New survey suggests that social gamers do not necessarily covert to real-money gambling
A study carried out by Harvest Research, commissioned by the International Social Games Association (ISGA) has generated some interesting facts regarding the relationship between real-money online gambling and social gaming, revealing that the former has little influence on the latter in respect to any subsequent problem gambling issues that may arise.
Luc Delaney, the chief executive of ISGA, says that the Harvest study demonstrated that there is no link between social casino games and real-money gambling and that the two practices are entirely separate, with very different audiences and player demographics.
The findings may give online casino marketers pause for thought as they seek to leverage social games interest into real-money wagering at online casino sites, although empirical evidence has previously suggested that conversion rates from social gaming may be small, and the amount spent per player relatively low, but are based on massive volume.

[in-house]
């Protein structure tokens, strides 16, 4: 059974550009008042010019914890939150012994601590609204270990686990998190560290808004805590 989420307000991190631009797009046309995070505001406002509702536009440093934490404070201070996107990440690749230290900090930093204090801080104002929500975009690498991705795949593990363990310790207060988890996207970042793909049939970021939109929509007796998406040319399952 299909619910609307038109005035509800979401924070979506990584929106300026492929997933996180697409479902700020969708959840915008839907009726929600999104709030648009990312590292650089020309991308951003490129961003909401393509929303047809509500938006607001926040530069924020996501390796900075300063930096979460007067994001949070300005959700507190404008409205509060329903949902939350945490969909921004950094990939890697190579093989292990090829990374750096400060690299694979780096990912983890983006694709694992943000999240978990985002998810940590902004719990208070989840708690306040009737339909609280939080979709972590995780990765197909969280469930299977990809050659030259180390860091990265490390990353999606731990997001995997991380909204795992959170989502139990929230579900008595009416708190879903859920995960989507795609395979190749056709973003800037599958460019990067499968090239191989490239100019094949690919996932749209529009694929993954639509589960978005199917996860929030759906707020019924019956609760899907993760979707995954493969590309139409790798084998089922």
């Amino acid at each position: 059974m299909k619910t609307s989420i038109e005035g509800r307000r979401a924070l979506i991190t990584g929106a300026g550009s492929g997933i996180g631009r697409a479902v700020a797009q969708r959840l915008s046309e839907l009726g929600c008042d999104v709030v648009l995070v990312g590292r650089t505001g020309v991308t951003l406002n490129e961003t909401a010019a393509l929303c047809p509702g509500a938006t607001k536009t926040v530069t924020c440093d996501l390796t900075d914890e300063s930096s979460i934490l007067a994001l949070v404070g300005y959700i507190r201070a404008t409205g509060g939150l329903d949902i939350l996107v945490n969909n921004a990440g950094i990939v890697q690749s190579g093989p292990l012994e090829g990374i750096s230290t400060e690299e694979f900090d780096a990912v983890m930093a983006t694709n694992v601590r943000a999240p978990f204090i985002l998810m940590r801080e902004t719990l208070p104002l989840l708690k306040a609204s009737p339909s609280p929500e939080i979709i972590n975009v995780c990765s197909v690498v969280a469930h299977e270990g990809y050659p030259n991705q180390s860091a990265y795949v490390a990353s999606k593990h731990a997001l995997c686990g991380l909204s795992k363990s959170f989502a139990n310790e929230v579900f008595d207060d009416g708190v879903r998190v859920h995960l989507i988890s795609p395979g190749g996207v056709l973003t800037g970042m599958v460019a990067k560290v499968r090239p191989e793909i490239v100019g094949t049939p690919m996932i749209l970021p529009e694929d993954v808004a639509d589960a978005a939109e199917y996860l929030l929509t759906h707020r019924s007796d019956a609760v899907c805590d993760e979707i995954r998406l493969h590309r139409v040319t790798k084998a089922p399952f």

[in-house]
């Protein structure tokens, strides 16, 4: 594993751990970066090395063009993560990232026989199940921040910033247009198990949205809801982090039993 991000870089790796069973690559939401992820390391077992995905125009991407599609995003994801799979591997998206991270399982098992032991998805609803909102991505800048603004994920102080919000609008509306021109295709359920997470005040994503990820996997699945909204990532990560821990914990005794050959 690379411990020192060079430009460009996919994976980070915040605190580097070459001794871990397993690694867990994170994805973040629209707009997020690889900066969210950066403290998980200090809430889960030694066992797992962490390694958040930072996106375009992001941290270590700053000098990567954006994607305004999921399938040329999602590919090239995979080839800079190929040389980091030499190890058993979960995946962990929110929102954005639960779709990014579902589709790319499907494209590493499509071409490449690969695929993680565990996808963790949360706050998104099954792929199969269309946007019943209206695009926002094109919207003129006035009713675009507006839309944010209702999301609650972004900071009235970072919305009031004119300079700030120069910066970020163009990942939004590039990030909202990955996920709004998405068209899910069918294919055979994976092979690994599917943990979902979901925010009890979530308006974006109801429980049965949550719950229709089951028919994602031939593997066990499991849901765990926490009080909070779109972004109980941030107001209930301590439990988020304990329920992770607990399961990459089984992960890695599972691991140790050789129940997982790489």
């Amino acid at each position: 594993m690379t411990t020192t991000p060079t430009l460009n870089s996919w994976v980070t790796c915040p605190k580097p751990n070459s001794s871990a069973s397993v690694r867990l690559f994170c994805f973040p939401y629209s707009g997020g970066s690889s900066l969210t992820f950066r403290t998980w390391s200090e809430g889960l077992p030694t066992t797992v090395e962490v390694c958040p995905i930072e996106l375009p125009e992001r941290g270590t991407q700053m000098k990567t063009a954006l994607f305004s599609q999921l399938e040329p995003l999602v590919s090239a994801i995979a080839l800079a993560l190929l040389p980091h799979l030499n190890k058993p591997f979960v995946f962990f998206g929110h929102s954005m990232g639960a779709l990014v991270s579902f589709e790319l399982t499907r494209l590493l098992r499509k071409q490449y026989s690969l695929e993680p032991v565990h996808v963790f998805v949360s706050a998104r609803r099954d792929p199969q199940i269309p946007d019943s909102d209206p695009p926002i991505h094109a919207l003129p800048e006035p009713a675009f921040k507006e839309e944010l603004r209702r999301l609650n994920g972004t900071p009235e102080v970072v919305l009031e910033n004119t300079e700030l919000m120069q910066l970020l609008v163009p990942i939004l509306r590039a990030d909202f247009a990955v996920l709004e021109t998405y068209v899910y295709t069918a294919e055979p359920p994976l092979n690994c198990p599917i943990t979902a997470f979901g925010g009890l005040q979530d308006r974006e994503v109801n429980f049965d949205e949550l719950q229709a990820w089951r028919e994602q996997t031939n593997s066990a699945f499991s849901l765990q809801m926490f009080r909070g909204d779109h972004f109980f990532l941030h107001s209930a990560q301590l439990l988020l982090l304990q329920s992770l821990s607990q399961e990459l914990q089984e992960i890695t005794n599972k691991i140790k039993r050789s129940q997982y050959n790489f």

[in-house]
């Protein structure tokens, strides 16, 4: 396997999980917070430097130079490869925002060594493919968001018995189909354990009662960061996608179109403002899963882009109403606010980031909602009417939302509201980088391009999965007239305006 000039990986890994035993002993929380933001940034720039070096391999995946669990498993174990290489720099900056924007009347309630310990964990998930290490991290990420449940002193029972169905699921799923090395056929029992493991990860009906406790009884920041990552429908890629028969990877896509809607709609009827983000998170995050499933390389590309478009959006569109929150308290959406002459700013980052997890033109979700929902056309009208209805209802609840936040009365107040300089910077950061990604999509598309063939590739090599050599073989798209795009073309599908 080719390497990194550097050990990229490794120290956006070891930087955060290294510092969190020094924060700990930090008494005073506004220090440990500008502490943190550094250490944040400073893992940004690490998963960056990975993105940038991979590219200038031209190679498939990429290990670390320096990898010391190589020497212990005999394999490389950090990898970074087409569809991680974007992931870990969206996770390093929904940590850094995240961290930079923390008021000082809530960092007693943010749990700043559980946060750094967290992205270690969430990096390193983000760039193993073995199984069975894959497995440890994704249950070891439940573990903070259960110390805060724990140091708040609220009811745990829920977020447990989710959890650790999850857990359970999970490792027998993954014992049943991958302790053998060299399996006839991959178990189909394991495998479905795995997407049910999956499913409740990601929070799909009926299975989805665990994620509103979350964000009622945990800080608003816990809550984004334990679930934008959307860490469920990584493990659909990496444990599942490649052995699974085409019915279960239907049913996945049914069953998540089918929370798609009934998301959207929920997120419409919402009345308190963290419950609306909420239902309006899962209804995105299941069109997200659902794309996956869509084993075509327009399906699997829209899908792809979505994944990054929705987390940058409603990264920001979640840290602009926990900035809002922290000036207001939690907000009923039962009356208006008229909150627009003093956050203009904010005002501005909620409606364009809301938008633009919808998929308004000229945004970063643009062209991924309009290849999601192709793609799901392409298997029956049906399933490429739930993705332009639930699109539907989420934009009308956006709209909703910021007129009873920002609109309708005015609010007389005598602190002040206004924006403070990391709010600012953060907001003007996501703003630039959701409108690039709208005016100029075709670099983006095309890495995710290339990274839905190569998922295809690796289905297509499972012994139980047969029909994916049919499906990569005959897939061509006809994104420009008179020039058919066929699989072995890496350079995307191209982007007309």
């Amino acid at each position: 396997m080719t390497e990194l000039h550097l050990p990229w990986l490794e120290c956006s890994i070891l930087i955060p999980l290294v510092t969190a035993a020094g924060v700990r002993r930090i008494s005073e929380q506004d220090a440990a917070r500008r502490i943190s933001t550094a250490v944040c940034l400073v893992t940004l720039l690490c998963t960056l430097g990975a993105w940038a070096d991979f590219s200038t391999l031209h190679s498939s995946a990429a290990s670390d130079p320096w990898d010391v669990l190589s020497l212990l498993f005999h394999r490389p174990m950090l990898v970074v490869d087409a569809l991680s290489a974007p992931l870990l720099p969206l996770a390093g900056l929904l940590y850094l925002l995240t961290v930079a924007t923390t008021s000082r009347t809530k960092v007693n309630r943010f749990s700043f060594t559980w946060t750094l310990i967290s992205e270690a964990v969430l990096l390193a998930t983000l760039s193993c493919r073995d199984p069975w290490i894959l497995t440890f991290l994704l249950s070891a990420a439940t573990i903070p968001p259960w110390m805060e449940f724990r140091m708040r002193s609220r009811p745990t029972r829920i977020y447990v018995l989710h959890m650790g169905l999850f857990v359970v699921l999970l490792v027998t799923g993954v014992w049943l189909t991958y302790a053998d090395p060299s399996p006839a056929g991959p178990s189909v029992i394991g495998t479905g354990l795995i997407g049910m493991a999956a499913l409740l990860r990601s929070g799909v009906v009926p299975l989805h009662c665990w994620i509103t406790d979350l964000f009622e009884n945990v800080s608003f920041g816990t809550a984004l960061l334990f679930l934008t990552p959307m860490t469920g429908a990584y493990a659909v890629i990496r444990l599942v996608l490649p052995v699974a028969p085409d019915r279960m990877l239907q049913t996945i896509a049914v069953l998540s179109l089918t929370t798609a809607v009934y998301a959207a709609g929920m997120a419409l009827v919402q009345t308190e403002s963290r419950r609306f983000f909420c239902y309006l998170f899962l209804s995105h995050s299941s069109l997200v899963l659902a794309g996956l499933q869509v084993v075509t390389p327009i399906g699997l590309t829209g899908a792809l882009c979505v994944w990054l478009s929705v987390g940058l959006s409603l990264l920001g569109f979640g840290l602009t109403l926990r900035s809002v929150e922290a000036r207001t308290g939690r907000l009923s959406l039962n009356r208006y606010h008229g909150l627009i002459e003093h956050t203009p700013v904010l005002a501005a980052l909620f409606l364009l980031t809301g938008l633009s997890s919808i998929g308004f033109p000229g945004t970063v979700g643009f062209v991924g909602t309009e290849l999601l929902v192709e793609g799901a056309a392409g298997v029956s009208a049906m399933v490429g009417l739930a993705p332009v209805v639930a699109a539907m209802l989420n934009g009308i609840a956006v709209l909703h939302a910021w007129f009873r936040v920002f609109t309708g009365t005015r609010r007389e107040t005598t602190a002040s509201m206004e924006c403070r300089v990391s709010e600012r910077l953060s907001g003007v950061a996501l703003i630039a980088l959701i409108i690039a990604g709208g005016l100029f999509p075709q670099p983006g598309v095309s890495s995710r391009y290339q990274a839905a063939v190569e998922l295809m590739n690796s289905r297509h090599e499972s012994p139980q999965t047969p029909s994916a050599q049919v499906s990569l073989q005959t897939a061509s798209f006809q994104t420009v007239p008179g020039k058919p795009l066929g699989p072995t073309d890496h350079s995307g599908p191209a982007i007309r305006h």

The Harvest survey undertook a review of existing academic literature and data surrounding social games, along with an independent survey of consumer behaviour and perceptions across Australia, the UK, France and the US.
Researchers reported that the social gaming industry should reach US$7 billion in revenues by 2015, with an estimated 34 percent of the total Internet population already playing social games.
Demographic data examined by Harvest showed that the average player is 40 years old, supporting ISGA's perspective based on its own data, which showed that the vast majority of social gamers are aged over 18 years.
Harvest's study is titled "A New Industry's Profile — Digital + Social + Game = Digǵsogames." It was undertaken by a research group composed of academics from the University of Sydney and peer-reviewed by academics from the London Business School.
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